Browsing by Subject "attribution"

Sort by: Order: Results:

Now showing items 1-3 of 3
  • Vaara, Eero; Junni, Paulina; Sarala, Riikka M; Ehrnrooth, Mats; Koveshnikov, Alexei (Hanken School of Economics, 2013)
    This paper focuses on managers’ attributions of M&A performance. Our analysis indicates that there is a linear association between performance and attributions to cultural differences, which is moderated by prior experience. Furthermore, our results suggest that there is a curvilinear association between performance and attributions to managers’ actions, but we found no support for the moderating effect of experience for this association. By substantiating these attributional tendencies, our results contribute to research on M&As and studies on attribution more generally. In particular, our study helps to put cultural differences in perspective and cautions researchers and practitioners alike to avoid simplistic explanations of M&A performance.
  • Tahvanainen, Tanja (Helsingin yliopisto, 2020)
    The purpose of this Master’s thesis is to analyse state-sponsored terrorism from the perspective of the doctrine of state responsibility. The aim of this work is to assess whether it is possible to hold a state responsible for the acts of non-state terrorist actors which originate from its territory. The term “state-sponsored terrorism” is used in this work to refer to situations where a state provides support to a terrorist organisation for the purpose of carrying out acts of international terrorism. State terrorism, which can be understood as terrorism practiced by states, falls outside the scope of this study. The methodology followed in this thesis is doctrinal research. As such, this thesis utilises international conventions, custom, academic literature and case law as sources. Particular attention is given to the International Law Commission’s 2001 Articles on Responsibility of States for Internationally Wrongful Acts which are utilised to conceptualise international responsibility and highlight some of the shortcomings of the existing state responsibility rules in the context of state-sponsored terrorism. The starting point of this research has been the view expressed in academic literature that the rules of state responsibility are unable to respond to challenges posed by state-sponsored terrorism. Thus, this thesis also considers the customary obligation of states to refrain from activities that may cause harm to the territory of other states as an alternative to state responsibility. The use of terrorist organisations as proxies has become more attractive for states seeking to avoid the increasing costs of traditional warfare and the risk of nuclear war. States support terrorist groups to evade international responsibility and deny their role in terrorist activities. Attributing responsibility for terrorist acts is imperative if states are to prevent international terrorism. State sponsorship of terrorism therefore poses a significant challenge to the international community. This study finds that establishing responsibility for state sponsorship of international terrorist organisations is often difficult, if not impossible, because the evidence linking the wrongful act to the actions or omissions of the state is lacking. Even if an injured state can show that another state has provided some logistical support, financing or sanctuary to the terrorist organisation that committed a terrorist act this is not enough to hold the state sponsor responsible for the consequences of wrongful private conduct that it has helped bring about in many cases.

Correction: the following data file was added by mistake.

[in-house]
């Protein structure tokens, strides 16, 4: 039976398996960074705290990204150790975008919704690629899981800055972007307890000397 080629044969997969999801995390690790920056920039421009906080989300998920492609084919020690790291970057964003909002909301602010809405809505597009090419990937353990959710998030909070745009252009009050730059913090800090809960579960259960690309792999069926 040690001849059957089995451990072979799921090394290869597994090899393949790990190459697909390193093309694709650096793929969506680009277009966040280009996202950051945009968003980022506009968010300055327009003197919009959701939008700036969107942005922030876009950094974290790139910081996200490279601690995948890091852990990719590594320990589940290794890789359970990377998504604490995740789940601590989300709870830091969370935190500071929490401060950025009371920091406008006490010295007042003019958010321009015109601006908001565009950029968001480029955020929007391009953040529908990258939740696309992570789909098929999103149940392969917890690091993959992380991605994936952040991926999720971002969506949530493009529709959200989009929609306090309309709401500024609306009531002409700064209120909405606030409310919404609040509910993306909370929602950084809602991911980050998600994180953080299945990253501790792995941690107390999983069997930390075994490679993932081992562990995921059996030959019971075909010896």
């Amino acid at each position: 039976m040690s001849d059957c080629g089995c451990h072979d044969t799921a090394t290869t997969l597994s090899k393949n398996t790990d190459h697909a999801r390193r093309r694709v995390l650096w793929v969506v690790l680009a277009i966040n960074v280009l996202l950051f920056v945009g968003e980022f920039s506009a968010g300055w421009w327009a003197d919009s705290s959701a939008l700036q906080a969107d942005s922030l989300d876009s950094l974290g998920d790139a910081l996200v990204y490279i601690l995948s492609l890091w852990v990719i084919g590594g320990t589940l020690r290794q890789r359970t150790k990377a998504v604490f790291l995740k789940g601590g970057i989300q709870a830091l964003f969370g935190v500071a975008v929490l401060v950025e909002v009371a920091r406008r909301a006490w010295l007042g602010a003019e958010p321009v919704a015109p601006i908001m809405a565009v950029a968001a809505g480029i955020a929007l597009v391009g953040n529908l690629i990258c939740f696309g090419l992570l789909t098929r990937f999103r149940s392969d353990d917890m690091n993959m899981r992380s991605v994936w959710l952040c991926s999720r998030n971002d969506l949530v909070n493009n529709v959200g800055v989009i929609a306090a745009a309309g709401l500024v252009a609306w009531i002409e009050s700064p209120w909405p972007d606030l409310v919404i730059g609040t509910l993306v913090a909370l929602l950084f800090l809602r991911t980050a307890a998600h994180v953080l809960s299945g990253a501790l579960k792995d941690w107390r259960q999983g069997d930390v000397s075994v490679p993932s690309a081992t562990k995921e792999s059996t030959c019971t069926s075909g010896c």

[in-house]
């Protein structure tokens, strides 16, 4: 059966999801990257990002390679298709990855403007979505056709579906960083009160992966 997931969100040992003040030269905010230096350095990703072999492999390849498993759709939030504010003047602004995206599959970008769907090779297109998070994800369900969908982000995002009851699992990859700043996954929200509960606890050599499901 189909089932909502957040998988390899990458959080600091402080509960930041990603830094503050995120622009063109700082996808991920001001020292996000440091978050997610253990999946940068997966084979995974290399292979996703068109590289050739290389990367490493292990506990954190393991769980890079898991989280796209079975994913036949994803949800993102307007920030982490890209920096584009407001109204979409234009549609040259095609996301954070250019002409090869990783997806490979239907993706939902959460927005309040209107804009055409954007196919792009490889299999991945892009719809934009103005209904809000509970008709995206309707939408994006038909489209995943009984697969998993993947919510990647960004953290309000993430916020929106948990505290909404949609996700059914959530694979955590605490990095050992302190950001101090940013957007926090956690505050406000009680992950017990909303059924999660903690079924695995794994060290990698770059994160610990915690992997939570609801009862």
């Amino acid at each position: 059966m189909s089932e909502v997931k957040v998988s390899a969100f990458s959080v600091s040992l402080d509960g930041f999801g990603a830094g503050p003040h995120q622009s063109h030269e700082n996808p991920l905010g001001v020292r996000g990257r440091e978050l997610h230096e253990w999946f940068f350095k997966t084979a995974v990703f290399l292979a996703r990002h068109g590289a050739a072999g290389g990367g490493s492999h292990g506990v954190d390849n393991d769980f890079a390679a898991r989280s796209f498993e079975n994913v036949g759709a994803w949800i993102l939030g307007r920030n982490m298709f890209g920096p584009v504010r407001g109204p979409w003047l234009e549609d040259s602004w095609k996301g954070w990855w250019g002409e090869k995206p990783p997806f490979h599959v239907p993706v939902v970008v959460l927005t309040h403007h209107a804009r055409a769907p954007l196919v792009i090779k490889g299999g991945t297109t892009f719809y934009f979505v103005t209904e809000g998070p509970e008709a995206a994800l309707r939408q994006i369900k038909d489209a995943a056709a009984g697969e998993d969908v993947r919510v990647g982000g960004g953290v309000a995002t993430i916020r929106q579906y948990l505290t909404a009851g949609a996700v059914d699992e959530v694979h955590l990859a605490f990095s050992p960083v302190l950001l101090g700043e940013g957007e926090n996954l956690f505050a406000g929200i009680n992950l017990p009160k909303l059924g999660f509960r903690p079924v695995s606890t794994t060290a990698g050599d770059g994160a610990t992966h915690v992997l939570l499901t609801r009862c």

• Mantere, Saku; Aula, Pekka; Schildt, Henri; Vaara, Eero (Hanken School of Economics, 2013)
    We examine how organizational stakeholders use narratives in their psychological processing of venture failure. We identify a range of “narrative attributions”, alternative accounts of failure that actors draw on to process the failure and their role in it. Our analysis provides a view of entrepreneurial failure as a complex social construction, as entrepreneurs, hired executives, employees and the media construct failure in distinctively different ways. Narratives provide means for both cognitive and emotional processing of failure through grief recovery and self-justification.